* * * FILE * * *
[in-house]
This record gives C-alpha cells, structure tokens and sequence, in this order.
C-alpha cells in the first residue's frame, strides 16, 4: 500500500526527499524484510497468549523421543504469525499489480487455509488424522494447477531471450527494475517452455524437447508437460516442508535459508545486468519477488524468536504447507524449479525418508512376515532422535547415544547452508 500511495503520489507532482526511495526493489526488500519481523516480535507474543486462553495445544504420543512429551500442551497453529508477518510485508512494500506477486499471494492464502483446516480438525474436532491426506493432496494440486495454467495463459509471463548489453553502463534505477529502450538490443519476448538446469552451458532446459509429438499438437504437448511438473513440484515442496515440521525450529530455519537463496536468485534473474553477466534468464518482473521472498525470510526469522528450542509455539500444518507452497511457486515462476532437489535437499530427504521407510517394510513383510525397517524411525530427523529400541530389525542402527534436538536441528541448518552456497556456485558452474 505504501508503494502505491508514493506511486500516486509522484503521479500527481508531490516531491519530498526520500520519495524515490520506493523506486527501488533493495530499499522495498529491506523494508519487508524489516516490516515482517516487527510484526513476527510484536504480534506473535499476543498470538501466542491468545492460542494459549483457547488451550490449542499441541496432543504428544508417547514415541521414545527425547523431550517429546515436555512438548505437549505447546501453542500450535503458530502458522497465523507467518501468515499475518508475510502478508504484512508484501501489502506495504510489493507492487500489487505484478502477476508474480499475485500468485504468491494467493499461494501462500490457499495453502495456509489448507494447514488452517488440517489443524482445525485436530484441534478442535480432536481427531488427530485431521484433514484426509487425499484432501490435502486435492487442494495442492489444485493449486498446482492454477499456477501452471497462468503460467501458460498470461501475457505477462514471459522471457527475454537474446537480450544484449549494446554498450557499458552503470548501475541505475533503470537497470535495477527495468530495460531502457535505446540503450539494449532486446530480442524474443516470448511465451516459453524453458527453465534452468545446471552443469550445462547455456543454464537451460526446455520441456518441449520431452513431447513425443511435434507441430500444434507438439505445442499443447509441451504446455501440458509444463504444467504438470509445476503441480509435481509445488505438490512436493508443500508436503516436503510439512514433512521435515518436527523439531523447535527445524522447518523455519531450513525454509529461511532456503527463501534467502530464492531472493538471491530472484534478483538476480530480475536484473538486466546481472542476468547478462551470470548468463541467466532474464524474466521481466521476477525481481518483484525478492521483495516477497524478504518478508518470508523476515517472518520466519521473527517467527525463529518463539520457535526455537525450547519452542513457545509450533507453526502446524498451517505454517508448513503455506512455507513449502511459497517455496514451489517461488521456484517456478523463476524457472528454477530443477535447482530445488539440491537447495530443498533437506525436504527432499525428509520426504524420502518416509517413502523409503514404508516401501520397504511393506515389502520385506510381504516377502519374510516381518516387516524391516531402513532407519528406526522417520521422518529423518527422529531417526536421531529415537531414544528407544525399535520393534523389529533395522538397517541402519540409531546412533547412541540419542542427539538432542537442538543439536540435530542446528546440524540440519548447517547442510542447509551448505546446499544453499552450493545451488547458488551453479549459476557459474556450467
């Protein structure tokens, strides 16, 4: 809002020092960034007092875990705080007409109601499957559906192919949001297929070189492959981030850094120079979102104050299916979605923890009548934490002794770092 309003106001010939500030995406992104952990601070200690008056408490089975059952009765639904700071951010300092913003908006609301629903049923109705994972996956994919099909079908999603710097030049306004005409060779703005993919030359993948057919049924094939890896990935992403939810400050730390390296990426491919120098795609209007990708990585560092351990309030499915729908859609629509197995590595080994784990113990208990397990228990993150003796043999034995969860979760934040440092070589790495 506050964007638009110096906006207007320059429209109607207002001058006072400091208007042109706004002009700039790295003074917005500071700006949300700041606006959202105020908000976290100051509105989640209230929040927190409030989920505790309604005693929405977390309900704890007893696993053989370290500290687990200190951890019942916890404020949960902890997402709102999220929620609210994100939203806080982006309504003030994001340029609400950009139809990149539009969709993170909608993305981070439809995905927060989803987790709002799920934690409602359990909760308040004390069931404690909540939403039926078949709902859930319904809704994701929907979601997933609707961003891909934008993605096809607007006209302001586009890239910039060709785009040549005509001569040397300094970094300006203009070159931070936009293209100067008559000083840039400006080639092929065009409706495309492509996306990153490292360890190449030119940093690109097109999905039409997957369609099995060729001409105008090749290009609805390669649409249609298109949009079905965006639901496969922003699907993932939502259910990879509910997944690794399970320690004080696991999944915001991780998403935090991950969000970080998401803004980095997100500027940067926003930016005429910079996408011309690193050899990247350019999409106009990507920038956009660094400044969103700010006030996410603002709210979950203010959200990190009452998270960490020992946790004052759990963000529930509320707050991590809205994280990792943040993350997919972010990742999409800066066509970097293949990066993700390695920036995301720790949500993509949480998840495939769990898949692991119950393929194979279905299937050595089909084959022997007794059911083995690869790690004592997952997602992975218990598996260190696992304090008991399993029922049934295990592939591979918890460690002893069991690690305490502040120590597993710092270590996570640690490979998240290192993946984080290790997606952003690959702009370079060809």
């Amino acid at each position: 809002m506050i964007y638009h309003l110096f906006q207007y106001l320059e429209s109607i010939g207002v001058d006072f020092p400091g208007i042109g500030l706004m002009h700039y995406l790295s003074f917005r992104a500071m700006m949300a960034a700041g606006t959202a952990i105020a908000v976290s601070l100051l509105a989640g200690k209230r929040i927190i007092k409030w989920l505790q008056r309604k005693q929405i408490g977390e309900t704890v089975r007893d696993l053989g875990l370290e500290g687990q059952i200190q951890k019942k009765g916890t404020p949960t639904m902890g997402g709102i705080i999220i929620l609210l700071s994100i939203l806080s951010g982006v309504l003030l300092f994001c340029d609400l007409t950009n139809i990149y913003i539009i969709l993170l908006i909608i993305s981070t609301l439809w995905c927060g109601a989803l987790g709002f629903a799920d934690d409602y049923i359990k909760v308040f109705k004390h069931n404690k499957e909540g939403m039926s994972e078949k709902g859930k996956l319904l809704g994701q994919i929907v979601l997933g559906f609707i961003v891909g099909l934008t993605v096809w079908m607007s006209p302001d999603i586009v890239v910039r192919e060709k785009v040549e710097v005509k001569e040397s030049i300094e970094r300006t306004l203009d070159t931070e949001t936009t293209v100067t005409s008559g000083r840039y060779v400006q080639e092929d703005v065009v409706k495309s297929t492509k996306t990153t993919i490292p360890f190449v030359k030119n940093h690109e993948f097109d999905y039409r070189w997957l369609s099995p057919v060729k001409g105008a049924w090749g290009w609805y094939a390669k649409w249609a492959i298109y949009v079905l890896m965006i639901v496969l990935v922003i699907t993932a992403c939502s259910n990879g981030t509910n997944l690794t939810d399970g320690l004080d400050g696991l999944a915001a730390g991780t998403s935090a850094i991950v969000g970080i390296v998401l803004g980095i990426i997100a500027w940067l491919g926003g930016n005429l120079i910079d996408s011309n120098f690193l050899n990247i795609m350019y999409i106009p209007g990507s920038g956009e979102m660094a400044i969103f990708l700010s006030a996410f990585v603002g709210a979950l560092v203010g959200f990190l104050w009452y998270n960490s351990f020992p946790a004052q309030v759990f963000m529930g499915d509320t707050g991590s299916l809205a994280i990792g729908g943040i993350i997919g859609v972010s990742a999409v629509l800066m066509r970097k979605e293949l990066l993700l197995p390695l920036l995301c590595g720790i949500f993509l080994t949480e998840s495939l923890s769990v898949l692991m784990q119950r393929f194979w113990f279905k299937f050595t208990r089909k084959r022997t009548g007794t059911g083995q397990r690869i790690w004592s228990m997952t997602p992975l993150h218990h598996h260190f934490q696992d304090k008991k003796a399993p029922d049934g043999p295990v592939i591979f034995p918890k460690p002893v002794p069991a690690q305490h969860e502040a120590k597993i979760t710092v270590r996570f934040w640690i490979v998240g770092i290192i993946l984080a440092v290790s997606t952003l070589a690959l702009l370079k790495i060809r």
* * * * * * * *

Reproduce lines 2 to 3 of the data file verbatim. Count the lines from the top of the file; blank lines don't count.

This record gives C-alpha cells, structure tokens and sequence, in this order.
C-alpha cells in the first residue's frame, strides 16, 4: 500500500526527499524484510497468549523421543504469525499489480487455509488424522494447477531471450527494475517452455524437447508437460516442508535459508545486468519477488524468536504447507524449479525418508512376515532422535547415544547452508 500511495503520489507532482526511495526493489526488500519481523516480535507474543486462553495445544504420543512429551500442551497453529508477518510485508512494500506477486499471494492464502483446516480438525474436532491426506493432496494440486495454467495463459509471463548489453553502463534505477529502450538490443519476448538446469552451458532446459509429438499438437504437448511438473513440484515442496515440521525450529530455519537463496536468485534473474553477466534468464518482473521472498525470510526469522528450542509455539500444518507452497511457486515462476532437489535437499530427504521407510517394510513383510525397517524411525530427523529400541530389525542402527534436538536441528541448518552456497556456485558452474 505504501508503494502505491508514493506511486500516486509522484503521479500527481508531490516531491519530498526520500520519495524515490520506493523506486527501488533493495530499499522495498529491506523494508519487508524489516516490516515482517516487527510484526513476527510484536504480534506473535499476543498470538501466542491468545492460542494459549483457547488451550490449542499441541496432543504428544508417547514415541521414545527425547523431550517429546515436555512438548505437549505447546501453542500450535503458530502458522497465523507467518501468515499475518508475510502478508504484512508484501501489502506495504510489493507492487500489487505484478502477476508474480499475485500468485504468491494467493499461494501462500490457499495453502495456509489448507494447514488452517488440517489443524482445525485436530484441534478442535480432536481427531488427530485431521484433514484426509487425499484432501490435502486435492487442494495442492489444485493449486498446482492454477499456477501452471497462468503460467501458460498470461501475457505477462514471459522471457527475454537474446537480450544484449549494446554498450557499458552503470548501475541505475533503470537497470535495477527495468530495460531502457535505446540503450539494449532486446530480442524474443516470448511465451516459453524453458527453465534452468545446471552443469550445462547455456543454464537451460526446455520441456518441449520431452513431447513425443511435434507441430500444434507438439505445442499443447509441451504446455501440458509444463504444467504438470509445476503441480509435481509445488505438490512436493508443500508436503516436503510439512514433512521435515518436527523439531523447535527445524522447518523455519531450513525454509529461511532456503527463501534467502530464492531472493538471491530472484534478483538476480530480475536484473538486466546481472542476468547478462551470470548468463541467466532474464524474466521481466521476477525481481518483484525478492521483495516477497524478504518478508518470508523476515517472518520466519521473527517467527525463529518463539520457535526455537525450547519452542513457545509450533507453526502446524498451517505454517508448513503455506512455507513449502511459497517455496514451489517461488521456484517456478523463476524457472528454477530443477535447482530445488539440491537447495530443498533437506525436504527432499525428509520426504524420502518416509517413502523409503514404508516401501520397504511393506515389502520385506510381504516377502519374510516381518516387516524391516531402513532407519528406526522417520521422518529423518527422529531417526536421531529415537531414544528407544525399535520393534523389529533395522538397517541402519540409531546412533547412541540419542542427539538432542537442538543439536540435530542446528546440524540440519548447517547442510542447509551448505546446499544453499552450493545451488547458488551453479549459476557459474556450467